Picking Office 365 is the easy part -- now comes migration

Getting your email data into Office 365 can cause some heartburn, but there are many ways to minimize the pain

So you've decided to make the move to Office 365. Now you face big questions. How do you get your email data into Office 365? Do you even want to move all your email data into it? Just how do you ingest the data while ensuring the data remains unchanged from a compliance perspective? Have you analyzed where your data currently resides? Is it in Exchange or another email system? In a legacy archive? In PSTs?

It's quite possible you may not have all that data in one place. You may have email data in mailboxes and/or strewn about your network in PST files on users' desktops. There are third-party tools that can help you locate and ingest those PST files, and Microsoft has the free PST Capture tool to aid in migrating your email data.

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Before you jump into migration and worry about ingestion, perform a preliminary review of your messaging needs and generate a plan based on those needs. To help you do that, Microsoft has provided the MAP (Microsoft Assessment and Planning) toolkit for Microsoft Online Services. It's a powerful inventory, assessment, and reporting tool for making the move to Exchange Online.

Once you have a solid idea of where you are and where you're going, you can actually get there, and you can migrate to Office 365 in several ways.

If you have an Exchange environment on-premises, you can go the hybrid route and move mailboxes to the cloud at your own pace. But most folks want to make the move fast, and they have a tremendous amount of data to deal with. EWS (Exchange Web Services) is great for helping you bring in your legacy data, but it has a limit of 400GB a day. If you need to migrate 20TB, 50TB, even 100TB of email data, consider a product like Riverbed, which uses Steelhead appliances to deduplicate data and send it to be un-deduplicated on the back end.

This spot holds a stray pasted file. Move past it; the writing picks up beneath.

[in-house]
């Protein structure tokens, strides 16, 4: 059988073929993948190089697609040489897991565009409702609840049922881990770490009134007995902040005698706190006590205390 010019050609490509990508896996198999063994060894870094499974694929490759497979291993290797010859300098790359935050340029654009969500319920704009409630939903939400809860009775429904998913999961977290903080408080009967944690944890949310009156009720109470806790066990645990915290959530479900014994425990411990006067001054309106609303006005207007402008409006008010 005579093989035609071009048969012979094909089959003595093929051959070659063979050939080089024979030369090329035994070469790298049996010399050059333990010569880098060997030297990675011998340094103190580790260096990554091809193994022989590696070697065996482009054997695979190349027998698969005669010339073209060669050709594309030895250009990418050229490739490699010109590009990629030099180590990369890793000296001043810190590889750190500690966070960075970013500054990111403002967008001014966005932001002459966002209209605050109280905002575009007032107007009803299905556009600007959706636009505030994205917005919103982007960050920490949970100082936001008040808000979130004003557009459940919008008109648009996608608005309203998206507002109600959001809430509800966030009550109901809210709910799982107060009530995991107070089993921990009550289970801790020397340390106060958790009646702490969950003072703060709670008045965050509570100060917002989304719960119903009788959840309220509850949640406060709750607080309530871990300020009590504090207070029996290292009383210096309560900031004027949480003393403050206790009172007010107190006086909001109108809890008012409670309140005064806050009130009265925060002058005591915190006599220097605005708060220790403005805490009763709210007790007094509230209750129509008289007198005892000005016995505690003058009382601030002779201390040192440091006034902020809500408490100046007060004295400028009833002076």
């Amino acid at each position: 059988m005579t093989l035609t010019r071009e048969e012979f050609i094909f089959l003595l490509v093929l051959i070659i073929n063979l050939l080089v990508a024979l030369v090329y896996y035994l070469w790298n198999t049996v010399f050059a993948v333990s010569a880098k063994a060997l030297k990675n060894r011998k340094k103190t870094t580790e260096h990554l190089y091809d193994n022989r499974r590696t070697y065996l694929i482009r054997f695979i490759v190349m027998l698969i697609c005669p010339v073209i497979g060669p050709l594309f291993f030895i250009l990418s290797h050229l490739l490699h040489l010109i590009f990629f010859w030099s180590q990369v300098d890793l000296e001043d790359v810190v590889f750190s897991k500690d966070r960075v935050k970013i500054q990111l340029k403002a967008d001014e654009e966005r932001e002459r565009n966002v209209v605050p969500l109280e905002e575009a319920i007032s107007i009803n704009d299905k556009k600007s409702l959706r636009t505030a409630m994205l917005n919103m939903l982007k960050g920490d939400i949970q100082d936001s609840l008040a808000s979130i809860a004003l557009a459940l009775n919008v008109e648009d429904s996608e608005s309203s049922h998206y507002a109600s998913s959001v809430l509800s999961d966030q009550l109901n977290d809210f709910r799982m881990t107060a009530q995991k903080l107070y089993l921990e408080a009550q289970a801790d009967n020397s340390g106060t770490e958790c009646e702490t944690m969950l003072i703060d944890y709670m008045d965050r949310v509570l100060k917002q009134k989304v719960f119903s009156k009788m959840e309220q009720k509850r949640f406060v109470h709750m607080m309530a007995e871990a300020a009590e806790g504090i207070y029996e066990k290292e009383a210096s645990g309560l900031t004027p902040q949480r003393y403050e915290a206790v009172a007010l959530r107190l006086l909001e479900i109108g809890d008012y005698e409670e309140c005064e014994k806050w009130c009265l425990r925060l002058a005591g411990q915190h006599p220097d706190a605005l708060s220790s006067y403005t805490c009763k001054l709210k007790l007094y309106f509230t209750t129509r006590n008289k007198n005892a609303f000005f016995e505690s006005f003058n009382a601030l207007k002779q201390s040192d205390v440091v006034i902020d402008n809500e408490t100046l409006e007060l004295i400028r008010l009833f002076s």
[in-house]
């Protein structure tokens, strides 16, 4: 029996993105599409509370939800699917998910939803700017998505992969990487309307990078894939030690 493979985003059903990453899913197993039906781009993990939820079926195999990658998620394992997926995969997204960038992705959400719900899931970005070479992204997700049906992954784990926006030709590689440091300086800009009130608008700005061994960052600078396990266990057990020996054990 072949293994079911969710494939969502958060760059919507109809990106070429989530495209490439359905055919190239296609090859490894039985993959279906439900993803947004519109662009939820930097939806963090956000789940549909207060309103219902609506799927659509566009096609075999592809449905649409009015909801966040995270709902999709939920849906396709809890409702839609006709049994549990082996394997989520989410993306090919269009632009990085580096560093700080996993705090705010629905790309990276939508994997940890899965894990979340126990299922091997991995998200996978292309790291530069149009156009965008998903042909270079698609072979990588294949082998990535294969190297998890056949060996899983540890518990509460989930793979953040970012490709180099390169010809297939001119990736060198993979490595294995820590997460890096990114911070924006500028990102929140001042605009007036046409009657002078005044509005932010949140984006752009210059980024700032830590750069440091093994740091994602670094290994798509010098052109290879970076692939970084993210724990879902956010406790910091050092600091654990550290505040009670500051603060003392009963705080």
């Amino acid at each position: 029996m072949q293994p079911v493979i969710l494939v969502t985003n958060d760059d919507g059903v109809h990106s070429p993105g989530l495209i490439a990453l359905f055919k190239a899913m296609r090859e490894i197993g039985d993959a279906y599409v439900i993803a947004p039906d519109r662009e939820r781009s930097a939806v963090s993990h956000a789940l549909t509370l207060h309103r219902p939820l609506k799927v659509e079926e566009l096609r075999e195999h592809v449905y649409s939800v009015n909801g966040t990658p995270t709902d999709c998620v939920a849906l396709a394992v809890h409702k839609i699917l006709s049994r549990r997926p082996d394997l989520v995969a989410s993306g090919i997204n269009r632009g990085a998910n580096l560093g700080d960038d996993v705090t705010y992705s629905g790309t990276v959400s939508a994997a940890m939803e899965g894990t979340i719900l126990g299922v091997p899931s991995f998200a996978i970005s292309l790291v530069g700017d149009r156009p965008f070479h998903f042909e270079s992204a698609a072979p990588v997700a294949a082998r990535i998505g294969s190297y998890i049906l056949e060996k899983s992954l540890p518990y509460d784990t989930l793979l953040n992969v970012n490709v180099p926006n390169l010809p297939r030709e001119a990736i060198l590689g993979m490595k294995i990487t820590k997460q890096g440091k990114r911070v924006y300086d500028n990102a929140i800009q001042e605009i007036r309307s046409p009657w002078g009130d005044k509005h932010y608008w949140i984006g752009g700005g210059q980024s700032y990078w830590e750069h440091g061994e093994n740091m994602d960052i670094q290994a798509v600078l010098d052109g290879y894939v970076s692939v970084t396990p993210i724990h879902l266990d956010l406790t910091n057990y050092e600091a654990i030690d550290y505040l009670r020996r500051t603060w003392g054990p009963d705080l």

What if you aren't moving data from Exchange but from a non-Exchange data format (EMLs, Google, NFS, Notes)? Or what about moving from a legacy archive system like Mimosa Nearpoint to Office 365? How do you make a move like that while retaining compliance -- especially if your existing system uses journaling? There's no shortage of scenarios for a migration and thus a need for a variety of ingestion scenarios to help you make the move. Fortunately, plenty of tools are available, so you'll likely find one that fits the bill.

For example, Archive360 can migrate Mimosa NearPoint to Exchange and Office 365. And Nuix has a solid migration engine that can perform the migration faster than out-of-the-box EWS.

Another option is to migrate that data from the existing location (PSTs, Exchange, legacy archive, whatever) to a modern, enterprise-grade archive system that ties nicely into the Office 365 infrastructure, though this may require a combination of products. I've seen Nuix ingest data from GroupWise into Mimecast's archive tool as part of an Office 365 migration strategy where the mailboxes are set up on Office 365, but the data resides with Mimecast.

This approach provides users access to their data from their new mailboxes through a separate cloud-based archive. The rationale is that some companies are nervous about giving all their data to Microsoft. Instead, they want to put it in the hands of a trusted third party and use Office 365 as the service for email, not as the service for data retention.

Signing up for Office 365 is easy. Making the transition to it requires a bit more thought and effort. As you can see, there's no single approach, but with all the options available, you can find the method that'll do the trick for you.

This story, "Picking Office 365 is the easy part -- now comes migration," was originally published at InfoWorld.com. Read more of J. Peter Bruzzese's Enterprise Windows blog and follow the latest developments in Windows at InfoWorld.com. For the latest business technology news, follow InfoWorld.com on Twitter.

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